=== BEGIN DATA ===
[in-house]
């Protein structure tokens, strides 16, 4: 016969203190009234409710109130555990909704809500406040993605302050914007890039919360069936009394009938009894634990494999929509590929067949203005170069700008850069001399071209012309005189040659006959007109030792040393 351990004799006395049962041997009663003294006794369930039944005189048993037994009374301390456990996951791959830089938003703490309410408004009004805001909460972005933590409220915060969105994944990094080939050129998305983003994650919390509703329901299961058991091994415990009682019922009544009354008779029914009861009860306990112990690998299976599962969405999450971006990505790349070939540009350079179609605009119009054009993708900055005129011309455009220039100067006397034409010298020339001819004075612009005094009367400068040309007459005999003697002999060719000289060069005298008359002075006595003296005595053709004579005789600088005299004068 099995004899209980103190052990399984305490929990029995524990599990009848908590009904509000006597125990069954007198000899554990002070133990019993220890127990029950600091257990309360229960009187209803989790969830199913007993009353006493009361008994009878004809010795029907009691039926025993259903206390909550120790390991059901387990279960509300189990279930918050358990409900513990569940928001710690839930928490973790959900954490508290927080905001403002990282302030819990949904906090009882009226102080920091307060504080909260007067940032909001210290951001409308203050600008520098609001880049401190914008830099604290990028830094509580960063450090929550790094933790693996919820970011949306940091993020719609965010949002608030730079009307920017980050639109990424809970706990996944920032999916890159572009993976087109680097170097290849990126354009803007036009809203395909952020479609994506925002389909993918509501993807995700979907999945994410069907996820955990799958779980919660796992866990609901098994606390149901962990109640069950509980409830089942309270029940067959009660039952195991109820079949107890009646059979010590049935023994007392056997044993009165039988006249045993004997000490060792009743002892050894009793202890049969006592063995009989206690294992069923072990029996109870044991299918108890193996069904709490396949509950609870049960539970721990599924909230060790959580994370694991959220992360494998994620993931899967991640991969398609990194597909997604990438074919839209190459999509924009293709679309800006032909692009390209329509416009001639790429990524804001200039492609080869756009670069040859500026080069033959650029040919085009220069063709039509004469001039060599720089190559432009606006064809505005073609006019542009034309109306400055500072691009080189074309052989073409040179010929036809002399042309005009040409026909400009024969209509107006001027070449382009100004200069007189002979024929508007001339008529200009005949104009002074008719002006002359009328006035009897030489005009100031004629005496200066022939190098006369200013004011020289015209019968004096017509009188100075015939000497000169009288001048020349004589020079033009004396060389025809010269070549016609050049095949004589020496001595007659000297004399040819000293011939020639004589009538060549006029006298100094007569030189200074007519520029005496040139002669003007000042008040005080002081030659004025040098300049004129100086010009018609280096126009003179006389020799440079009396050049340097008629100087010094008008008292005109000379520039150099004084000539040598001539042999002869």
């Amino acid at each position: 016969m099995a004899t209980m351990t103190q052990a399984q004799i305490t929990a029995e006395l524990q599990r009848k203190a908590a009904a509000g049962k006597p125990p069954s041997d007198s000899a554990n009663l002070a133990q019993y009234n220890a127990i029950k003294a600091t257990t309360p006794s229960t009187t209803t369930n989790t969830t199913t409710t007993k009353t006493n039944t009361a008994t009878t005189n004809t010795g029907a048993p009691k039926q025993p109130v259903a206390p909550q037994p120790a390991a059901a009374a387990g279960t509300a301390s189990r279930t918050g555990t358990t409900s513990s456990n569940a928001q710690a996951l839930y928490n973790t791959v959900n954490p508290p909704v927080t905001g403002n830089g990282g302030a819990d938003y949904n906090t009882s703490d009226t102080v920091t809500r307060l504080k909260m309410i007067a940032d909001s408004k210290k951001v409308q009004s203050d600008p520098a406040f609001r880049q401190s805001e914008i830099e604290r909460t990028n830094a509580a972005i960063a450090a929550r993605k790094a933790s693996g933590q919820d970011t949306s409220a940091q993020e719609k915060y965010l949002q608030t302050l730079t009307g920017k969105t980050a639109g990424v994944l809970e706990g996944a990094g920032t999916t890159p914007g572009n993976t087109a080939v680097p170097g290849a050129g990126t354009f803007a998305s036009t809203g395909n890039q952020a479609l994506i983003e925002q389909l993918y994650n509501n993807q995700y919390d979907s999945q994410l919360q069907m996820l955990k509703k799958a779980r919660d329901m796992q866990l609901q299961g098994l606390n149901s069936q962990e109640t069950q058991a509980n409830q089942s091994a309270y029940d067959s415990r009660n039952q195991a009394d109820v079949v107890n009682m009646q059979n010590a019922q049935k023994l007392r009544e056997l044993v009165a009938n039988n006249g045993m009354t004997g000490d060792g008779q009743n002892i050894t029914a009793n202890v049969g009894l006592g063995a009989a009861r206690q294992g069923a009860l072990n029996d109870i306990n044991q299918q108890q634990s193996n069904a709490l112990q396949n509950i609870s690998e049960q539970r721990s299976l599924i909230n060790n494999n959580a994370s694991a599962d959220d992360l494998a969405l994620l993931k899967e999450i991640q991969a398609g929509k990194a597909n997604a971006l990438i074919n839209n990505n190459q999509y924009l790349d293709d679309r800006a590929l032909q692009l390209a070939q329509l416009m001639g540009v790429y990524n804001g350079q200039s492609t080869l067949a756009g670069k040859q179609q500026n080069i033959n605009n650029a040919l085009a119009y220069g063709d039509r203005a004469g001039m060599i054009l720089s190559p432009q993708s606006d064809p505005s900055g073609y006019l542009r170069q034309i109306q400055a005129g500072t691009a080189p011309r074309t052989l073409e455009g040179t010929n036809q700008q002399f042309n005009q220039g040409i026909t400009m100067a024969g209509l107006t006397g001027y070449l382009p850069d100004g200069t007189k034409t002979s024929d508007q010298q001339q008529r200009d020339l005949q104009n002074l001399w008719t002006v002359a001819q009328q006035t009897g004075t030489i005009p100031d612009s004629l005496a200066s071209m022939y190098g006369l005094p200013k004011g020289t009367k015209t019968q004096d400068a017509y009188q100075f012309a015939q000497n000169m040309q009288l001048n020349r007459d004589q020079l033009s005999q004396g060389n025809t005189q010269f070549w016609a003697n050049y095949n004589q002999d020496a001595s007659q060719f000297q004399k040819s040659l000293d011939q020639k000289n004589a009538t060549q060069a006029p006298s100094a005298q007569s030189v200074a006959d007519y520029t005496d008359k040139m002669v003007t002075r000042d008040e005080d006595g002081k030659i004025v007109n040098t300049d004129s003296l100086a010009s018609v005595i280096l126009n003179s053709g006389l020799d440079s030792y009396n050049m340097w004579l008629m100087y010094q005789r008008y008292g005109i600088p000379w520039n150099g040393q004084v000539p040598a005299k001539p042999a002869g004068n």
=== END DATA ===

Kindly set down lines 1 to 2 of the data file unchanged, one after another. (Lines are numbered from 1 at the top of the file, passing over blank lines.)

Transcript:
[in-house]
């Protein structure tokens, strides 16, 4: 016969203190009234409710109130555990909704809500406040993605302050914007890039919360069936009394009938009894634990494999929509590929067949203005170069700008850069001399071209012309005189040659006959007109030792040393 351990004799006395049962041997009663003294006794369930039944005189048993037994009374301390456990996951791959830089938003703490309410408004009004805001909460972005933590409220915060969105994944990094080939050129998305983003994650919390509703329901299961058991091994415990009682019922009544009354008779029914009861009860306990112990690998299976599962969405999450971006990505790349070939540009350079179609605009119009054009993708900055005129011309455009220039100067006397034409010298020339001819004075612009005094009367400068040309007459005999003697002999060719000289060069005298008359002075006595003296005595053709004579005789600088005299004068 099995004899209980103190052990399984305490929990029995524990599990009848908590009904509000006597125990069954007198000899554990002070133990019993220890127990029950600091257990309360229960009187209803989790969830199913007993009353006493009361008994009878004809010795029907009691039926025993259903206390909550120790390991059901387990279960509300189990279930918050358990409900513990569940928001710690839930928490973790959900954490508290927080905001403002990282302030819990949904906090009882009226102080920091307060504080909260007067940032909001210290951001409308203050600008520098609001880049401190914008830099604290990028830094509580960063450090929550790094933790693996919820970011949306940091993020719609965010949002608030730079009307920017980050639109990424809970706990996944920032999916890159572009993976087109680097170097290849990126354009803007036009809203395909952020479609994506925002389909993918509501993807995700979907999945994410069907996820955990799958779980919660796992866990609901098994606390149901962990109640069950509980409830089942309270029940067959009660039952195991109820079949107890009646059979010590049935023994007392056997044993009165039988006249045993004997000490060792009743002892050894009793202890049969006592063995009989206690294992069923072990029996109870044991299918108890193996069904709490396949509950609870049960539970721990599924909230060790959580994370694991959220992360494998994620993931899967991640991969398609990194597909997604990438074919839209190459999509924009293709679309800006032909692009390209329509416009001639790429990524804001200039492609080869756009670069040859500026080069033959650029040919085009220069063709039509004469001039060599720089190559432009606006064809505005073609006019542009034309109306400055500072691009080189074309052989073409040179010929036809002399042309005009040409026909400009024969209509107006001027070449382009100004200069007189002979024929508007001339008529200009005949104009002074008719002006002359009328006035009897030489005009100031004629005496200066022939190098006369200013004011020289015209019968004096017509009188100075015939000497000169009288001048020349004589020079033009004396060389025809010269070549016609050049095949004589020496001595007659000297004399040819000293011939020639004589009538060549006029006298100094007569030189200074007519520029005496040139002669003007000042008040005080002081030659004025040098300049004129100086010009018609280096126009003179006389020799440079009396050049340097008629100087010094008008008292005109000379520039150099004084000539040598001539042999002869």